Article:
Yeah! and he does a really good job hiding his ulterior motives.. The words israel and zionist do not appear in the article. Sneaky kid there, that david fine.

    But really, you're wrong. The political issue at the heart of the article--Assad's regime in Syria has very little to do with "zionism" and is, in its essence, a question about democracy, human rights, and revolution.

  3. Anonymous

    An individual with a wide-spread voice and misguided values wants to let us educate her and some people want us to say no?

    This is an opportunity to better the world, not one to let us express pettiness and vengeance.

  4. edit

    "Their is little agreement amongst parties." should be "Their is little agreemint amongst parties."

  5. 27yro engineering bro

    i'd bang her.

  6. Anonymous

    Isn't it better she studies here than Damascus? She is a public relations intern. Blaming her for Assad is like blaming some random Obama intern for his policies on healthcare.

  7. Anonymous

    I'm sorry, but when did it start becoming kosher to exclude people based on their political affiliations? This is 'merica, dammit. As far as I'm concerned, this isn't a debate, but a religiously motivated screed against someone who probably needs a healthy dose of Western values.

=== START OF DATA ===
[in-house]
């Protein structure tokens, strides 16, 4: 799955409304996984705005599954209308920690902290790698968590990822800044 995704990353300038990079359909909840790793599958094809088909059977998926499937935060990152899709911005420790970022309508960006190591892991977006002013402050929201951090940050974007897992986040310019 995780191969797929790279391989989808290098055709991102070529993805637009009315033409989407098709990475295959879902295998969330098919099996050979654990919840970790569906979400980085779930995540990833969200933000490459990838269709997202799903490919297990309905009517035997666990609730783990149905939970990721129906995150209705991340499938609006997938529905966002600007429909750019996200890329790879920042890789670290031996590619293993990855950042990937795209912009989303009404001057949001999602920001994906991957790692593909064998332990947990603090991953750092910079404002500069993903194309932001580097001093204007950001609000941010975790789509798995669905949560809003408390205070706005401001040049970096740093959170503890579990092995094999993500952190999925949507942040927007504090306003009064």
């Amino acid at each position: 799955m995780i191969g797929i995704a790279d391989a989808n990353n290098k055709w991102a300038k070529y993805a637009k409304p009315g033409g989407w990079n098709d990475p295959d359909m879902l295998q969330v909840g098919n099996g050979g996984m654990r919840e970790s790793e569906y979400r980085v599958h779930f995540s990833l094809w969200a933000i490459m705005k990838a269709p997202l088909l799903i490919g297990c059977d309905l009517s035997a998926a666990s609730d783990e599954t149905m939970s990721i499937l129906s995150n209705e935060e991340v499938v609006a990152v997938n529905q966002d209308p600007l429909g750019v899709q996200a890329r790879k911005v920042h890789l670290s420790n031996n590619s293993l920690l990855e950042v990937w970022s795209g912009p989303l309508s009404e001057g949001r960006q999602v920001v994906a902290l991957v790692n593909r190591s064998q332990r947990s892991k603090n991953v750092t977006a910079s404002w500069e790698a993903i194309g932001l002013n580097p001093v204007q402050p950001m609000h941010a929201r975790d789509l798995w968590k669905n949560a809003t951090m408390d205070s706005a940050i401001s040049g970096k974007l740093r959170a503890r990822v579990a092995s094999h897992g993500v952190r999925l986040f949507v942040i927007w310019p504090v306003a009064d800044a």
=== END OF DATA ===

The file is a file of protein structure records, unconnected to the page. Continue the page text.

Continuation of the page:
*cough* Operation Paperclip. Google it.

    • Wernher von Braun

      "I Aim at the Stars (But Sometimes I Hit London)"

    • err

      no one here ever said it is "kosher to exclude people based on their political affiliations." genocide is not a political affiliation. it's a universally agreed-upon (i.e., about as close to objective as something can be; i.e., as apolitical as something can be) violation of human rights,.

      i don't think operation paperclip is actually that relevant here...

  8. great

    pun, bwog, but what uncouth person would put sherry over ice?

  9. Anonymous

    Way to retweet Fine's article, Bwog.

    Was it worth it?

  10. XXX

    my intern class is going bowling today. so get your mind outta the 'gutter': XXX was referring to my imminent turkey.

  11. Anon

    Wait so all i have to do to get my kid into columbia is have him commit genocide and oppress human rights? That sounds like a great idea!

  12. pondering man

    RT :"Yeah! and he does a really good job hiding his ulterior motives.. The words israel and zionist do not appear in the article. Sneaky kid there, that david fine.

    But really, you’re wrong. The political issue at the heart of the article–Assad’s regime in Syria has very little to do with “zionism” and is, in its essence, a question about democracy, human rights, and revolution."

    But then I ask, why is this article in a Jewish publication? It has nothing to do with Judaism either.

    • Anonymous

      exactly. pointing fingers at human rights atrocities elsewhere in an attempt to hide your own is what zionists do. david fine and his article is an excellent example of this